Dubai's Ramadan pop-ups and the rise of the one-dirham snack
Hundreds of savoury snacks are fried at pop-up stalls wheeled out during Ramadan, contributing to the UAE's multicultural iftar plate
Halfway into Ramadan, the traditions on display during the holy month are in full swing. Tents stand on vacant lots, garlands of lights are strung over streets, and, each night, pop-up snack stalls are rolled out before humble cafes, serving pakoras and samosas by the hundreds.
After all, it isn’t Ramadan without pakora. Just ask Ismail Moosa.
Mr Moosa prepares for iftar every night by frying 10 kilograms of pakoras. It takes hours. Each fried vegetable fritter weighs no more than a few grams and has a diameter slightly larger than a dirham.
Ramadan snacks like these are essential to business success for small restaurants and cafeterias in Dubai during the holy month. They supplement income during a month when would-be customers fast during the day and take complimentary iftar dinners at neighbourhood mosques.
Orders for full meals and sandwiches at small cafeterias may plummet during Ramadan, but the one-dirham snacks keep business ticking.
“This doesn’t stop,” said Mr Moosa, pointing at buckets of pakora in front of him.
Cars park in front of Bait Al Shay, the cafeteria where Mr Moosa works in Al Quoz, from 4pm until 4am to get takeaway parcels of the seasonal treats. By dawn, the cafeteria will have sold 1,200 fried samosas, 500 luqaimat dumplings and buckets of pakora.
Every part of the world has its signature Ramadan snacks. The UAE iftar plate has come to be an amalgamation thanks in part to street pop-ups like these that open an hour or two before sunset and draw in neighbourhood residents.
Even the Iranians next door at Mohammed Gulam Abbas bakery break their fast with a few deep-fried green chillies.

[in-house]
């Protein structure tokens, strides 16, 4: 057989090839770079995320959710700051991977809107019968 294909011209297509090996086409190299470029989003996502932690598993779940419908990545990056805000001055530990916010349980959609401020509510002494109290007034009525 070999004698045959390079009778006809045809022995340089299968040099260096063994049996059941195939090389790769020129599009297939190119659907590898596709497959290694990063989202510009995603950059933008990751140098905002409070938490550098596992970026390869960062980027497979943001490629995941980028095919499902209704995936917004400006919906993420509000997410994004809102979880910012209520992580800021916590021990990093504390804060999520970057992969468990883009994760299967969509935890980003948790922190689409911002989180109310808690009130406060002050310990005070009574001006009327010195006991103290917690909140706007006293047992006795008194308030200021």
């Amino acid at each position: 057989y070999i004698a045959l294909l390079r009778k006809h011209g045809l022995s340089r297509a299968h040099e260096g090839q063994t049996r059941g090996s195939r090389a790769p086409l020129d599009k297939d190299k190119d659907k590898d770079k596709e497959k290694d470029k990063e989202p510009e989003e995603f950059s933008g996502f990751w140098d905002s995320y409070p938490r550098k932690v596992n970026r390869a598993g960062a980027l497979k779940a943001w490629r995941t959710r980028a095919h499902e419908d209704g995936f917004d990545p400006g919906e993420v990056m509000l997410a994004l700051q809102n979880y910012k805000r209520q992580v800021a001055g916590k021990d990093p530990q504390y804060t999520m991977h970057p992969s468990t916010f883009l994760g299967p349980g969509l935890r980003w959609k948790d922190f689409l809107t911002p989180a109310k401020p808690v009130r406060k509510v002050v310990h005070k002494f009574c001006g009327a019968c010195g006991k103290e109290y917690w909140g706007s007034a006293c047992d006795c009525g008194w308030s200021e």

“In Dubai, we’re eating everything,” said Abdul Samar Ali Asker, 58, a bakery employee who incorporates both Keralan and Emirati food into his evening iftar plate.
The Iranian bakery has made its own cultural additions to the iftars of Al Quoz. Ash-e reshteh, a hearty legume and vegetable soup, sells best in Ramadan when people break their daylight fast with dates, laban and soup.
A few streets away at Ashibilia Restaurant, Emirati customers pick up their favourite north and south Indian snacks like chana chat, a spicy chickpea salad, and pazham pori, plantain fritters fried in sweet batter.
During Ramadan, the cafeteria sells few meals but does a brisk trade in snacks after sunset, selling a nightly average of 1,200 samosas.
“That’s the Kerala items, speciality items,” said Sheikh Firdus Ammar, 42, a cook at the cafeteria.
Occasionally, residents place orders to be delivered to local mosques to be given to worshippers at iftar.
The snacks can be bought year-round, but only during Ramadan do they sell by the kilogram. Business is helped by the restaurant's location next door to Al Shandaga Traditional Kitchen, where customers pick up heavier Emirati dishes like harees and fareed stew, particularly popular during Ramadan. The combination of slow-cooked Emirati stews and South Asian snacks is popular.
“It’s crispy and people like to eat it,” said Mr Ammar’s colleague, Anwar, 23. “Arabic people nowadays, they are so used to these types of snacks.”
In turn, when foreign residents repatriate after years in the Gulf, they incorporate Gulf dishes into their family iftars.
Anwar, who moved to the UAE from Malappuram three years ago, still misses the fresh fruits of his native Kerala at iftar.
But for Mr Moosa, Ramadan in the Emirates feels like a Ramadan at home. Mr Moosa, now 39, has lived here 19 years.
“You are really feeling Ramadan in Dubai,” he said. “I can pray more in Dubai because we can rest in the day so everybody is praying. In Dubai, I feel very relaxed.”
Updated: May 20, 2019 01:26 PM